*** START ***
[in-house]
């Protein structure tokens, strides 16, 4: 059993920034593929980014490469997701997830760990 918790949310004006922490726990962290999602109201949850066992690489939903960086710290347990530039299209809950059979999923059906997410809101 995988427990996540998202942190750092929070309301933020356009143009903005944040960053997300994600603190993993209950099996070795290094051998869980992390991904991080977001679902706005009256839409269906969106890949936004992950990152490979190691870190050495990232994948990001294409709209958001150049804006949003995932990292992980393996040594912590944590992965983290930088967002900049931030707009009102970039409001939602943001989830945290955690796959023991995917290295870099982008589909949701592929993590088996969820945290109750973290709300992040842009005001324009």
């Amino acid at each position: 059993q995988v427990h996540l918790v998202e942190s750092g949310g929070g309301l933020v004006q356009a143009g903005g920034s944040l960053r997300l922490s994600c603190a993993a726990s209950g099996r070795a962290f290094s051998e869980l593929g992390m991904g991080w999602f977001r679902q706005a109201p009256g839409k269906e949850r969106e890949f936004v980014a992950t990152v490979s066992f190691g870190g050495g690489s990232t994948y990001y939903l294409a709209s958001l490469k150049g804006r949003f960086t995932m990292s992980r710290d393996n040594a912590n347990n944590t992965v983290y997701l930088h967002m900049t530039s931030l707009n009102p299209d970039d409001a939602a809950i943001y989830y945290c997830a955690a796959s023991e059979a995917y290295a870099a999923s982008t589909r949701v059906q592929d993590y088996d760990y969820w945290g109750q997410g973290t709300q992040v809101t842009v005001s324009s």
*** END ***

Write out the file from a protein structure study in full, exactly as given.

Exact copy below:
[in-house]
């Protein structure tokens, strides 16, 4: 059993920034593929980014490469997701997830760990 918790949310004006922490726990962290999602109201949850066992690489939903960086710290347990530039299209809950059979999923059906997410809101 995988427990996540998202942190750092929070309301933020356009143009903005944040960053997300994600603190993993209950099996070795290094051998869980992390991904991080977001679902706005009256839409269906969106890949936004992950990152490979190691870190050495990232994948990001294409709209958001150049804006949003995932990292992980393996040594912590944590992965983290930088967002900049931030707009009102970039409001939602943001989830945290955690796959023991995917290295870099982008589909949701592929993590088996969820945290109750973290709300992040842009005001324009």
């Amino acid at each position: 059993q995988v427990h996540l918790v998202e942190s750092g949310g929070g309301l933020v004006q356009a143009g903005g920034s944040l960053r997300l922490s994600c603190a993993a726990s209950g099996r070795a962290f290094s051998e869980l593929g992390m991904g991080w999602f977001r679902q706005a109201p009256g839409k269906e949850r969106e890949f936004v980014a992950t990152v490979s066992f190691g870190g050495g690489s990232t994948y990001y939903l294409a709209s958001l490469k150049g804006r949003f960086t995932m990292s992980r710290d393996n040594a912590n347990n944590t992965v983290y997701l930088h967002m900049t530039s931030l707009n009102p299209d970039d409001a939602a809950i943001y989830y945290c997830a955690a796959s023991e059979a995917y290295a870099a999923s982008t589909r949701v059906q592929d993590y088996d760990y969820w945290g109750q997410g973290t709300q992040v809101t842009v005001s324009s």